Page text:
Say his name: Kirvan Fortuin

Article by: Gontse Seakamela


Another senseless murder shuddered the queer, dance, and artistic world with the death of KirvanFortuin in Maccassar, Cape Town. On the second weekend of Pride month, Fortuin was stabbed and passed away on the way to the nearby hospital. The assailant is said to be a 14-year girl who has been arrested and indicted under the Child Justice Act.

Proudly residing between South Africa and the Netherlands, and having danced for a Dutch company, Fortuin was a force to be reckoned with and a national treasure. At just 28, Fortuin had already established his foundation and performed on numerous world stages. He was a giant of note and an activist for the queer community. It is said that he was also passionate about improving the lives of the less privileged in this community. Sadly, the world has been robbed of great talent and heart.

Whilst a case of murder has been opened for investigation against the 14-year offender, one cannot help but recognise the realities that, akin to black lives in the USA, the recognition and protection of queer lives remains frail and cheap in our country. This has been evident in how his murder has been reported in mainstream media relative to other horrific gender-based violence of young ladies across our country. Yes, I said other, as it is high time that gender-based violence comprises queer incidences as these crimes are also fueled by hate of a particular group of people purely based on their physicality or and/or sexuality. The rest of the world has evolved to understand that “gender” is a term that embodies other sexual identities and can therefore no longer be seen in the narrow categorisation of “male” and female” only. For this reason, gender-based violence must include the diverse sexual identities in our society, and queer people are part of the South African civic society.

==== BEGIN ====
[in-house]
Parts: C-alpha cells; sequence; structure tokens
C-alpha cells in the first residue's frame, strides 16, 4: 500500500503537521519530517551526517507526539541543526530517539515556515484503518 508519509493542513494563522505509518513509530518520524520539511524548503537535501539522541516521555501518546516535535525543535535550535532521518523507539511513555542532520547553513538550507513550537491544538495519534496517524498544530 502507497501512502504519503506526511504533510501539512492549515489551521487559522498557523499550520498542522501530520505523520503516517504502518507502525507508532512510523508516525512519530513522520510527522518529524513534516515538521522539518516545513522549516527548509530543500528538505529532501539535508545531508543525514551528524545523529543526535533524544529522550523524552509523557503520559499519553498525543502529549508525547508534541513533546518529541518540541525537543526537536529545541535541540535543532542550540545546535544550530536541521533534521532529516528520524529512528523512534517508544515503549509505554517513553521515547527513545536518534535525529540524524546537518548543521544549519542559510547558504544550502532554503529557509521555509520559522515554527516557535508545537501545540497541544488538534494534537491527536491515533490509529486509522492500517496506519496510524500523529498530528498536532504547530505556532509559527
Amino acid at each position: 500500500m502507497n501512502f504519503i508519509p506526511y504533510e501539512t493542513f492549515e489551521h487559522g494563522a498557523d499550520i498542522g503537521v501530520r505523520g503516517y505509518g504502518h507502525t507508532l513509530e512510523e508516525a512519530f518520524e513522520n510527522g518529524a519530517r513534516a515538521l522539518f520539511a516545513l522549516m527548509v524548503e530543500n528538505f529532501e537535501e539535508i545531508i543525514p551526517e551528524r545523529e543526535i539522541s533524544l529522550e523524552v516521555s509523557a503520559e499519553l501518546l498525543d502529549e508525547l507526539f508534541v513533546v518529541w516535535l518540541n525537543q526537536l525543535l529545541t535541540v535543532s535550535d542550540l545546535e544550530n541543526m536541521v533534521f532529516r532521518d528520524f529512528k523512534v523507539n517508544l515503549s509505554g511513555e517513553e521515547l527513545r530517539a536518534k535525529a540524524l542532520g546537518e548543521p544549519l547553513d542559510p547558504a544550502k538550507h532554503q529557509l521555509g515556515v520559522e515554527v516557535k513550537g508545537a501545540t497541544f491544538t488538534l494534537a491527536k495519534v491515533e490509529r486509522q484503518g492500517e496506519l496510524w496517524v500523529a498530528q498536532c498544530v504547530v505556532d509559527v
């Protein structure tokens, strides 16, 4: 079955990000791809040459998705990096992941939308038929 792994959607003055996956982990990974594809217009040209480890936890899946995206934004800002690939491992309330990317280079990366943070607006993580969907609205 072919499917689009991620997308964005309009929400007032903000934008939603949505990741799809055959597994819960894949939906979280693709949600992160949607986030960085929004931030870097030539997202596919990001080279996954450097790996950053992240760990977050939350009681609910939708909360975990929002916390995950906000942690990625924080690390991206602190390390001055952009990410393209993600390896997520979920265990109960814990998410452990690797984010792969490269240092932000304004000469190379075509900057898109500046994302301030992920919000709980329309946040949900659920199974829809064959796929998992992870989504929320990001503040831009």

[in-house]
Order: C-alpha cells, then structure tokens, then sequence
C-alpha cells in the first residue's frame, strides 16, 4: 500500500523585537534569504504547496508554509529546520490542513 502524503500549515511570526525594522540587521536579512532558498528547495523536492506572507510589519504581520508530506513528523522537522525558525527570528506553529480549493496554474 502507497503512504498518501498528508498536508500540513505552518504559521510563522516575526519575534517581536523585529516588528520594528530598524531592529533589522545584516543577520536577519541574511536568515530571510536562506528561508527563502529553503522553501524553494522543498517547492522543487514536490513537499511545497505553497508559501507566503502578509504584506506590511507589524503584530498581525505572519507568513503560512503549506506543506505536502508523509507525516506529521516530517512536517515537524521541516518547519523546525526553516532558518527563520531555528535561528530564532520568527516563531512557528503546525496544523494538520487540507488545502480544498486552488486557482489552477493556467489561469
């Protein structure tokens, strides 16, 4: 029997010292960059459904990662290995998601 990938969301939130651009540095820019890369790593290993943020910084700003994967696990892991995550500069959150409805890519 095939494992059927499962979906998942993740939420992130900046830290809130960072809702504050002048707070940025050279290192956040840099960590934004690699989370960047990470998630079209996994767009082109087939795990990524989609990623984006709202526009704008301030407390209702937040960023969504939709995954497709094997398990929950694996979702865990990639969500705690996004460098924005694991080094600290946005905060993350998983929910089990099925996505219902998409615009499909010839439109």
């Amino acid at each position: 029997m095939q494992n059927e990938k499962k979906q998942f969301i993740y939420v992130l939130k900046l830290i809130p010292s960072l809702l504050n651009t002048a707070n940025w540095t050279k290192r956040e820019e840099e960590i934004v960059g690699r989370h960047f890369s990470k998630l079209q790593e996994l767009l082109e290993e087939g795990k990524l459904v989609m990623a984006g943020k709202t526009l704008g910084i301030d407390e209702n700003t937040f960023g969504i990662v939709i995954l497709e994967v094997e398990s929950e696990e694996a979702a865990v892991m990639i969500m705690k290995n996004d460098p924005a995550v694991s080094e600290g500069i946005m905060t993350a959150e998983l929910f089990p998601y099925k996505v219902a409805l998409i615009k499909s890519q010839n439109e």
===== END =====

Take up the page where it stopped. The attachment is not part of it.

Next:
The media is one thing, however, the tone set at the top by our government concerning queer murders speaks volumes. At the government’s helm is President Cyril Ramaphosa, who during his speech that saw the introduction of what has been dubbed “lockdown Level three-lite”, easing restrictions on economic activities due to uncertainties related to Covid19, declared gender-based violence a “second pandemic”. This declaration is warranted as this country has for years experienced a scourge of gender-based violence across the gender spectrum. What struck a chord though was the little-to-no mention of queer GBV struggles and murders. He further shared that there is a National Strategic Plan on GBV and an allocation of R1.6 Billion to deal with gender-based violence, however, one wonders if the scope of this plan is inclusive enough to address GBV incidences in the queer community.

The Western Cape government must be commended for recognisingFortuin with a ministerial recommendation for Outstanding Contribution to Preservation and Promotion of an Indigenous Art Form in 2019. Western Cape cultural affairs MEC Anroux Marais has been quoted in the media speaking fondly of Fortuin and committing to continue to celebrate his legacy for many years to come.

How many more must die, are protests and riots the only language governments and society at large are able to listen to? Just as love has no gender, the gender-based violence spectrum must include queer murders. Rest in divine power…Let Us Say His Name…..KIRVAN FORTUIN!!!

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